Labour chief optimistic about OHS reforms

Labour chief optimistic about OHS reforms
Speaking at the Conference Board of Canada's annual Health and Safety Forum, Ontario labour minister Charles Sousa expressed his enthusiasm for the recommendations put forth by the Dean Report, and spoke of his pride at seeing the ministry's progress with implementing changes.
The health and safety community should expect to see significant changes to the province's occupational health and safety system as the Ministry of Labour pushes through with implementation of the recommendations of the Dean Panel report, according to Ontario Minister of Labour Charles Sousa.

While speaking at the Conference Board of Canada's annual Health and Safety Forum, Sousa outlined some of the changes currently taking place at the Ministry of Labour in connection with improving the province's health and safety enforcement and regulation. The event, "Building an Enterprise-Wide Safety Culture," took place at the Sheraton Centre in Toronto on March 23.

Sousa stated that the nearly four months since the Dean Panel report was published have seen the ministry work towards the goal of implementing changes that will bring the recommendations into greater focus. Their early efforts culminated in a series of proposed amendments to the Occupational Health and Safety Act‚ and Workplace Safety and Insurance Act‚ that will see sweeping changes made to the scope and structure of the ministry's OHS responsibilities.

According to Sousa, the amendments will provide the ministry with three important tools for promoting increased workplace safety in the province. The first of these tools will see the Ministry of Labour established as the lead for accident prevention, transferring the responsibility from the Workplace Safety and Insurance Board (WSIB), which currently handles such functions. The second will see the appointment of a chief prevention officer, who will be responsible for coordinating and aligning the prevention system, as well as overseeing all safety and prevention-related activities. The third major change contained in the amendments will see the establishment of a new prevention council‚ with representatives from labour, employers and safety experts‚ to advise the chief prevention officer and the minister.

Much has changed since the recommendations made by the Dean Report were first made public on December 16, 2010. As Sousa pointed out, he himself is a great example of that: he was sworn in as minister on that same day, and was tasked with managing expectations and orchestrating the ministry's response to the recommendations.

Headed by Tony Dean, the expert panel was appointed in early 2010 and included representatives from labour, employers and academia with workplace health and safety expertise. During the course of its review, the panel received more than 400 responses in over 50 meetings with stakeholders across the province, and presented its finding in a report in December of 2010.

It wasn't an easy spot to be put in, but Sousa said his job was made easier by the fact that all of the recommendations brought forth by Tony Dean and his panel of experts would make for safer workplace environments in the long run. In the end, the Ministry of Labour accepted all of the report's 46 recommendations.

In addition to the major systemic changes, the amendments would also give the minister of labour oversight of the province's health and safety associations, as well as the education, training and promotion of workplace health and safety.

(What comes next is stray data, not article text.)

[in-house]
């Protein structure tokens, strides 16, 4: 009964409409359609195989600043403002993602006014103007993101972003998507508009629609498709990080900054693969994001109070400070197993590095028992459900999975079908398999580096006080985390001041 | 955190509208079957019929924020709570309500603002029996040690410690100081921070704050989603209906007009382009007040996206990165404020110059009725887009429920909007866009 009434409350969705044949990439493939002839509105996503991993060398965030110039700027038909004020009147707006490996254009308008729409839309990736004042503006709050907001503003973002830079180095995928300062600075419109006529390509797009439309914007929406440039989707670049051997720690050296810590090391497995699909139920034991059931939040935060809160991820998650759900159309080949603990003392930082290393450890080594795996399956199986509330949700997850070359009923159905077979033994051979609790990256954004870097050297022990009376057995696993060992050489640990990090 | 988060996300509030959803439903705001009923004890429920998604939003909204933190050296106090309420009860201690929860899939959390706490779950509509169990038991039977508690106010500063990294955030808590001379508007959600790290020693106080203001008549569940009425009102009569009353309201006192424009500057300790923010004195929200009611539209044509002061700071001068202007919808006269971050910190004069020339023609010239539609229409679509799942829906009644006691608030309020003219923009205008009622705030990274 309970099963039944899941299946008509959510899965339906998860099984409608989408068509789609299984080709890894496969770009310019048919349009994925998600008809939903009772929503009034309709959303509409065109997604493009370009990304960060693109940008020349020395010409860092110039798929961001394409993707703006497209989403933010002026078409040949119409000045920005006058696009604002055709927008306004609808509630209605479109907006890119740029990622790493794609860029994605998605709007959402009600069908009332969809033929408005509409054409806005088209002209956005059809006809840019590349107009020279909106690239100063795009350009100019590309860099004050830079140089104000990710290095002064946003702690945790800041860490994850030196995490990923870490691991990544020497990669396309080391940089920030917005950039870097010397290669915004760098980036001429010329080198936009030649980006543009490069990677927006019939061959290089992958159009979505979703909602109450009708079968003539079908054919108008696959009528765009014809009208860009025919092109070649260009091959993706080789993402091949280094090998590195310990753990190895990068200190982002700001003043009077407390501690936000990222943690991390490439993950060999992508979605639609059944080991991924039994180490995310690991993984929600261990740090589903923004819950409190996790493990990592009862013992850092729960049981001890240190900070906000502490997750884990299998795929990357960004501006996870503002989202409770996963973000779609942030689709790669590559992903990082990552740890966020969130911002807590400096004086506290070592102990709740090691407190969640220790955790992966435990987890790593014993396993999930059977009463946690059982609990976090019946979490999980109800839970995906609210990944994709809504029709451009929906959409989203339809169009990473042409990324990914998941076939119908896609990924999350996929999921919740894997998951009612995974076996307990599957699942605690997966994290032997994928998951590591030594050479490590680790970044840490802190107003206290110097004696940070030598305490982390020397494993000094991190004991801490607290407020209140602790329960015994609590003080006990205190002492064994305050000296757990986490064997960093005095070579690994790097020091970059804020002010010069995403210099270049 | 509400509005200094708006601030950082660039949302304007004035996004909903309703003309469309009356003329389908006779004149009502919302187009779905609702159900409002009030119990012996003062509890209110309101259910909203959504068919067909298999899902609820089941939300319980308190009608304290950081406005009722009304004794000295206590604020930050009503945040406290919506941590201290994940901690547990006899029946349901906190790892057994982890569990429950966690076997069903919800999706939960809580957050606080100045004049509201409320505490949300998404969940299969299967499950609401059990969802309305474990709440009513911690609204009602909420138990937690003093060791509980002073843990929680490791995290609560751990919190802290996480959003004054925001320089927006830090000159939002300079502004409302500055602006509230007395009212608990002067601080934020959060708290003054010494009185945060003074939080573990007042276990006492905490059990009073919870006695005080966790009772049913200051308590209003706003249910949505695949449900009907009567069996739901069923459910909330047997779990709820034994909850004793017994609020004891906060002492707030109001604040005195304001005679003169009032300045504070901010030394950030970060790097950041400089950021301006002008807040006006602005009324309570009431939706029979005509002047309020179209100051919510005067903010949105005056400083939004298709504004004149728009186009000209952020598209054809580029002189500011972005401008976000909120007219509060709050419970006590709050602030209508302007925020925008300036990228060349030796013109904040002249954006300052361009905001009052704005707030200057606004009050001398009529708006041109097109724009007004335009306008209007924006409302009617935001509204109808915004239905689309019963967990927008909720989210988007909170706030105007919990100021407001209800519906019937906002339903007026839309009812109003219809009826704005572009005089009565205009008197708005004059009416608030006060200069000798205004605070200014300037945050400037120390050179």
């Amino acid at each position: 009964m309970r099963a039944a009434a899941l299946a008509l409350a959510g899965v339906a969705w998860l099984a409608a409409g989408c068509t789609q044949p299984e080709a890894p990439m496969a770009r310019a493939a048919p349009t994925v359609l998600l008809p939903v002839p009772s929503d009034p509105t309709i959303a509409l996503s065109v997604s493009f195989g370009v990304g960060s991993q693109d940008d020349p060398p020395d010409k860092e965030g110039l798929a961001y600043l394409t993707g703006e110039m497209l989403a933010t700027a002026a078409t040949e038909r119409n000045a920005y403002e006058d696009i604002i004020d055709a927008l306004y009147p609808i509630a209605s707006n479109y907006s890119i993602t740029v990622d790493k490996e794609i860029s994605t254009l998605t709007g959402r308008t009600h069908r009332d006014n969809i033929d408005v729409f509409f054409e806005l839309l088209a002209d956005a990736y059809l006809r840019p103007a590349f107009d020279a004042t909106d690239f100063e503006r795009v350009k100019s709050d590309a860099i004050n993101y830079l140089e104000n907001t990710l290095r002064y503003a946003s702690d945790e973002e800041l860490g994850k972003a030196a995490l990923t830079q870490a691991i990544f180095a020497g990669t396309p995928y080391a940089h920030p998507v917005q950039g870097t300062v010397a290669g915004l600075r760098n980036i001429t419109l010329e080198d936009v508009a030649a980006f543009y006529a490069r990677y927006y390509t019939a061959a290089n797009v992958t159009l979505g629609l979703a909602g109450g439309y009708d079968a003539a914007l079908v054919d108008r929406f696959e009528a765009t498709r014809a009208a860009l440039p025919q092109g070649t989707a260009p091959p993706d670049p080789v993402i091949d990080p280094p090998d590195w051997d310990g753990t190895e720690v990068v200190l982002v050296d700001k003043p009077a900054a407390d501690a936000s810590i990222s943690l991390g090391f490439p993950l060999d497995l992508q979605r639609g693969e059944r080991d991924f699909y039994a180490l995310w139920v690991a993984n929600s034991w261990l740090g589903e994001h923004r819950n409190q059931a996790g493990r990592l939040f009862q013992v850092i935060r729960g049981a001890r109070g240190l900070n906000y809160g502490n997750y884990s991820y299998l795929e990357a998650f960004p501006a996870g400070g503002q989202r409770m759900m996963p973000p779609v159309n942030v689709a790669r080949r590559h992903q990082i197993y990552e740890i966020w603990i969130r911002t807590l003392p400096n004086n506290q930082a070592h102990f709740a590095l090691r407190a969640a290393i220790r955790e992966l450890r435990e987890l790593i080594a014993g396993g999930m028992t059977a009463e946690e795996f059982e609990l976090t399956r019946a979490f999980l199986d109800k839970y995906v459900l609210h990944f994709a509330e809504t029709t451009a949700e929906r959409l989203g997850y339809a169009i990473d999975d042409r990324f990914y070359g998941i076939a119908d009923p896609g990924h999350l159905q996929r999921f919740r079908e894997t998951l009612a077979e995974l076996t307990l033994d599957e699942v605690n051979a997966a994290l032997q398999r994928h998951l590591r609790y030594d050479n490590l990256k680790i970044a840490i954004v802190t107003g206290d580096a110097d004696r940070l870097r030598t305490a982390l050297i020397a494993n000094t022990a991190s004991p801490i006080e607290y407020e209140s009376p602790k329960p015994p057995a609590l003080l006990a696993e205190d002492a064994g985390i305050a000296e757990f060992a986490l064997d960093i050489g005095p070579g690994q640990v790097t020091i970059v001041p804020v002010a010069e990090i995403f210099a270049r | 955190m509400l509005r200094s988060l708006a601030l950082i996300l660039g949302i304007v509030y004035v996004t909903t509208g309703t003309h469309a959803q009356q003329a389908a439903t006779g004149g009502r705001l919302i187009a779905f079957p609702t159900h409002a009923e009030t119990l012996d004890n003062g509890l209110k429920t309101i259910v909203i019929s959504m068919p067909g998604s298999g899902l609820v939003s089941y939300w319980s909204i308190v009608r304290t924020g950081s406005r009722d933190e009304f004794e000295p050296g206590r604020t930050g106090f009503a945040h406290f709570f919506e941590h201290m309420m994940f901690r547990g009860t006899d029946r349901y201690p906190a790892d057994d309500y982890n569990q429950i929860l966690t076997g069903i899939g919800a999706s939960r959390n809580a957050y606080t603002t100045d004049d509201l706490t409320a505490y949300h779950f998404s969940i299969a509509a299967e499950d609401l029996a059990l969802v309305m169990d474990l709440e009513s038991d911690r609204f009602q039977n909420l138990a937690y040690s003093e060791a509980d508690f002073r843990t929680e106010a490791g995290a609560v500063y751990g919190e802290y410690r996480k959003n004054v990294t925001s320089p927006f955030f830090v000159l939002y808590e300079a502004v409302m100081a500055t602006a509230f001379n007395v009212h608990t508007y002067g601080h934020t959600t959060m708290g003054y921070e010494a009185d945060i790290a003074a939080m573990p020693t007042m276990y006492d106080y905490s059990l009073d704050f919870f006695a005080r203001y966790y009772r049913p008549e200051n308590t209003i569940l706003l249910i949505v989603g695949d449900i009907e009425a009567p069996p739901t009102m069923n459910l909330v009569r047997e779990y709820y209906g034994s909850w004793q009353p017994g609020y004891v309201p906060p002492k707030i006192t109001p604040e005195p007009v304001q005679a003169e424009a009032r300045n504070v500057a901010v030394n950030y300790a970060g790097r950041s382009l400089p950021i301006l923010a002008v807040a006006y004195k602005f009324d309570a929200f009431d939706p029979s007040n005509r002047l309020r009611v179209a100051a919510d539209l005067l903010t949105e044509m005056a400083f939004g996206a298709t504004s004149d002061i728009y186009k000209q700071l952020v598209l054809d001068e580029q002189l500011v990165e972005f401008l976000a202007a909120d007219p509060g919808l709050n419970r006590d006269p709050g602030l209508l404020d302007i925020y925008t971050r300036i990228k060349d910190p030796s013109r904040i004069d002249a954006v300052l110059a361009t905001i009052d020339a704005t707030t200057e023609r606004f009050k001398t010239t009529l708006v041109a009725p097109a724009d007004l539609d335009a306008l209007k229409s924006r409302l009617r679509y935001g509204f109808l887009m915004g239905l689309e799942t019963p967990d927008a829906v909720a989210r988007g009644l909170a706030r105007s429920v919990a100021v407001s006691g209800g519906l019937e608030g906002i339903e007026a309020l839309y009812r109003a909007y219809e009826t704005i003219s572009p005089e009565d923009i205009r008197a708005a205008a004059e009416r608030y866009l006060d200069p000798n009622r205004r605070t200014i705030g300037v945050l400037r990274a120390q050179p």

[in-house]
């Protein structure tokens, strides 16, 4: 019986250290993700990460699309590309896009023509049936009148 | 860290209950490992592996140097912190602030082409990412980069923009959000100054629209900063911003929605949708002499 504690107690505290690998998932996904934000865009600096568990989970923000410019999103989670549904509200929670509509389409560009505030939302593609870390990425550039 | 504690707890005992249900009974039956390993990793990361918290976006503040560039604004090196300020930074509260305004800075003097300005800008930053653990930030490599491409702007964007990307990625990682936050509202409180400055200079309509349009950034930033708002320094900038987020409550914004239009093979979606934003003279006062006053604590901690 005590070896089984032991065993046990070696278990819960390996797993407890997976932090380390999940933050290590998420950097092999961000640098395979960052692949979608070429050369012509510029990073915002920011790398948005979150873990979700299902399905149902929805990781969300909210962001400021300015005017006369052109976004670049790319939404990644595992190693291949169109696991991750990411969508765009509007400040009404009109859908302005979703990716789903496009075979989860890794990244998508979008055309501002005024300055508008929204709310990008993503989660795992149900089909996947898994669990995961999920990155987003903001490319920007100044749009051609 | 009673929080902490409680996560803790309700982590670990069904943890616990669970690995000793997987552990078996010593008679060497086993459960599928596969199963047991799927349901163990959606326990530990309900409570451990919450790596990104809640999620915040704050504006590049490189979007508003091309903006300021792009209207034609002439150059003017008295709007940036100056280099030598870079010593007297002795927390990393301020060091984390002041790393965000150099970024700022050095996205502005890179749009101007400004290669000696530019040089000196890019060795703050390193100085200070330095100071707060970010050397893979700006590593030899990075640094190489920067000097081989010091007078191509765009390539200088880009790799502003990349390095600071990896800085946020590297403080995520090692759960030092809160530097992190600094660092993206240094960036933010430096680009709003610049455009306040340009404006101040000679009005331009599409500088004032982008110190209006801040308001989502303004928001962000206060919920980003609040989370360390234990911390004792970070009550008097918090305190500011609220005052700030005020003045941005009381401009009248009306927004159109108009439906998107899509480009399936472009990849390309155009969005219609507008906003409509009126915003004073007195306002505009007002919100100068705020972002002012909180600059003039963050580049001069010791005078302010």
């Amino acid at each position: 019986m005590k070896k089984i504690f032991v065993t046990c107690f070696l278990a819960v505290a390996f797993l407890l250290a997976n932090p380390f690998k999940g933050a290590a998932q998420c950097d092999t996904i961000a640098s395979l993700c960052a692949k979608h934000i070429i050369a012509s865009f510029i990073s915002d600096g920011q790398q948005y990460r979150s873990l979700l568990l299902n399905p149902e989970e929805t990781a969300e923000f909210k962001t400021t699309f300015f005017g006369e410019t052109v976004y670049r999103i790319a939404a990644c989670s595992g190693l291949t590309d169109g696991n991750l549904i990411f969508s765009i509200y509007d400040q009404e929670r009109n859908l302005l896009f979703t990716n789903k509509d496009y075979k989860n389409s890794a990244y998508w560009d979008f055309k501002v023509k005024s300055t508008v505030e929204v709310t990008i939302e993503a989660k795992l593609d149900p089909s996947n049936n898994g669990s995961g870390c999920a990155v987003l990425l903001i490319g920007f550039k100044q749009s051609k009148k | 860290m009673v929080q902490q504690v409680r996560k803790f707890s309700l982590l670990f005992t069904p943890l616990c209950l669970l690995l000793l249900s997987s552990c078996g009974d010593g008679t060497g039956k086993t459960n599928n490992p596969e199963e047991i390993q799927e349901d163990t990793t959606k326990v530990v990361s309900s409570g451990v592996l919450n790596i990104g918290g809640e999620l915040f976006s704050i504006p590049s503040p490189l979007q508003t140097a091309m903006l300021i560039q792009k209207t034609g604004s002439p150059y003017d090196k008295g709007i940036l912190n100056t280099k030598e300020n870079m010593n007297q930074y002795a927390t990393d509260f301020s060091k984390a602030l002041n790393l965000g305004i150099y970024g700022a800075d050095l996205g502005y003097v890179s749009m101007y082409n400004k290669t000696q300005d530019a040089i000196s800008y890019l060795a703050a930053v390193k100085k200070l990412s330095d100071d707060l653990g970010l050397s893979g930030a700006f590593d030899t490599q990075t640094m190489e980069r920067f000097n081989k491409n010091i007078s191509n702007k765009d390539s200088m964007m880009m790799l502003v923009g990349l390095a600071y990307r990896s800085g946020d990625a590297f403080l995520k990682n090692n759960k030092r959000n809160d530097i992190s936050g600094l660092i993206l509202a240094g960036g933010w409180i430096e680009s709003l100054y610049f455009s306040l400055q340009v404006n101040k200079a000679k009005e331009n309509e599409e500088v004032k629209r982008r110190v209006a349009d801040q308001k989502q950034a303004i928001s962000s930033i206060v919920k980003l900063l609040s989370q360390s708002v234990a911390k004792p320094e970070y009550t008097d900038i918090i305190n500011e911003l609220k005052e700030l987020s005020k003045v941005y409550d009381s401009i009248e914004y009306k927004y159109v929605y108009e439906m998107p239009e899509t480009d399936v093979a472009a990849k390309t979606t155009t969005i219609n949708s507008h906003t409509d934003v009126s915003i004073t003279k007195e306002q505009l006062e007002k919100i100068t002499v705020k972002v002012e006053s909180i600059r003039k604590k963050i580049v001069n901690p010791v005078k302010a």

Sousa noted that an interim prevention council has been established to help facilitate the implementation of the recommendations and establish new protocols in accordance with them.

Almost a month removed from the announcement of the proposed amendments, Sousa called the changes‚ as well as the Dean Report more generally‚ "a game changer," saying the changes being implemented will ultimately change the face of workplace safety in Ontario for the better. He pointed specifically to the free mandatory training that will be provided for supervisors, new workers and high-hazard workers‚ as well as the increased speed with which the ministry will be able to handle complaints and claims‚ as benefits of the changes going forward.

The event also featured a number of other sessions, including a panel discussion on what employers can expect from the Dean Report that featured Vernon Edwards, of the Ontario Labour Federation; John Macnamara, of Hydro One Inc.; John Vander Dolen, of the Ministry of Labour; and Sue Birch, of the WSIB. Another panel session focusing on taking a leadership role as a health and safety professional included Michael Burke of the Infrastructure Health & Safety Association; Julian Hogetarp, of K-Line Maintenance and Construction Ltd.; Emma Pavlov, of the University Health Network; and Allan Smofsky, a workplace health strategist.

Other speakers included Elizabeth Mills, of Workplace Safety & Prevention Services, with a presentation on building a safety culture through positive reinforcement; Sarah E. Wheelan, of Threads of Life, speaking about her experience as the sister of someone severely injured in a workplace accident; Judy Colombi, of Loblaw Companies Limited, discussing her organization's five year plan to improve health and safety performance; Nicole S. Thunich, of PepsiCo Canada, discussing the importance of a commmitted CEO when it comes to improving health and safety; William Davies, Paul DeDonato and Noel C. McDermott, of The Home Depot of Canada Inc, with a case study of Home Depot's safety practices and why they're effective; and Claudio Girolami and John G. Krampp, of Robinson Solutions and the Syncreon Corporation, respectively, with a ten step solution to changing safety culture and improving performance.